In their investigations or so-called genome-wide association studies, the team of researchers compared the genetic profile of study participants to the forced vital capacity (FVC), a volume parameter of lung function. Six gene loci here displayed a clear association with the FVC values. Involvement in lung development or certain pulmonary diseases is furthermore suspected for these genes.
Better understanding of the association between genes, lung function and lung diseases
The identified genes open up new molecular biological approaches for a better understanding of lung development and of the repair and remodelling processes during disease pathogenesis. "The results supply the foundation for detailed research into lung diseases and clarification of the association between genetics, lung function and susceptibility to respiratory disorders", reports Prof. Dr. Holger Schulz, head of the Pulmonary Epidemiology research group at the Helmholtz Zentrum München (HMGU). "Against the background of these findings, we can, for example identify possible risk groups and develop new therapeutic approaches", adds Dr. Christian Gieger (HMGU).
Comprehensive genome analysis: more than 85,000 participants from 35 studies
Under the direction of the National Institute of Environmental Health Sciences in the United States, the team of international scientists analyzed the data from a total of 85,170 participants from 35 study cohorts. Also included were participants in the German KORA cohort studies, which were evaluated by HMGU scientists. The Institutes of Epidemiology I and II (EPI I, EPI II), the Institute of Genetic Epidemiology (IGE) and the Comprehensive Pneumology Center (CPC) at the HMGU were involved.
Lung diseases are among the leading causes of death around the world. Genetics, life style and environmental factors play a role in their development. As the German Research Center for Environmental Health, the HMGU's focus is on major widespread diseases. Its objective is to develop new approaches to diagnosis, therapy and prevention.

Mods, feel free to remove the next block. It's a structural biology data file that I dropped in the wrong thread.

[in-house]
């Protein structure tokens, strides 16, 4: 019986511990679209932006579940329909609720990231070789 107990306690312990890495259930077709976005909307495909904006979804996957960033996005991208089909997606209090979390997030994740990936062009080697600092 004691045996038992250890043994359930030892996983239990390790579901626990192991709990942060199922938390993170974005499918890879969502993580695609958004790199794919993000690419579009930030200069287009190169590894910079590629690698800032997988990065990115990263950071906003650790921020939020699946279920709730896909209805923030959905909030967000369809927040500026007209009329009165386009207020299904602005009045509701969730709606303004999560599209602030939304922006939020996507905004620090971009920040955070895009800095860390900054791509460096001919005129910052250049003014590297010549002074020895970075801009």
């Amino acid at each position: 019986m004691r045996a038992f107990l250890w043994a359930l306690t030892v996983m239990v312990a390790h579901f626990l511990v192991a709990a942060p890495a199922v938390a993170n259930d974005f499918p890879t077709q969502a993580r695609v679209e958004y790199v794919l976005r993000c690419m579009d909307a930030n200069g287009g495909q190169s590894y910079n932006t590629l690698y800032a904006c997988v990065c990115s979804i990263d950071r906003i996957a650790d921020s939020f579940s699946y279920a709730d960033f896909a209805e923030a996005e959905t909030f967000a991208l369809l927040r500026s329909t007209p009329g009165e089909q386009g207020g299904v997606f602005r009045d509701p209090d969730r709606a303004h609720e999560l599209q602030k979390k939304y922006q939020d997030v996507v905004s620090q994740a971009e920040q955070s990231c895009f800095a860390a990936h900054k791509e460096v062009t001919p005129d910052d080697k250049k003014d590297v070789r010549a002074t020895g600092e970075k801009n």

For more than 20 years, the research platform Cooperative Health Research in the Augsburg Region (KORA) has been collecting and analyzing data on the health of thousands of people living in the Augsburg region. The objective is to elucidate the effects of environmental factors, behavior and genes. KORA focuses on the development and course of chronic diseases, in particular myocardial infarction and diabetes mellitus. Risk factors are analyzed with regard to individual health behavior (e.g. smoking, diet, exercise), environmental factors (e.g. air pollution, noise) and genetics. From the perspective of health care research, questions regarding the utilization of health care resources and the cost of health care are also studied.
Loth, D. et al. (2014): Genome-wide association analysis identifies six new loci associated with forced vital capacity, Nature Genetics (2014). | doi:10.1038/ng.3011
Link to publication: http://www.nature.com/ng/journal/vaop/ncurrent/full/ng.3011.html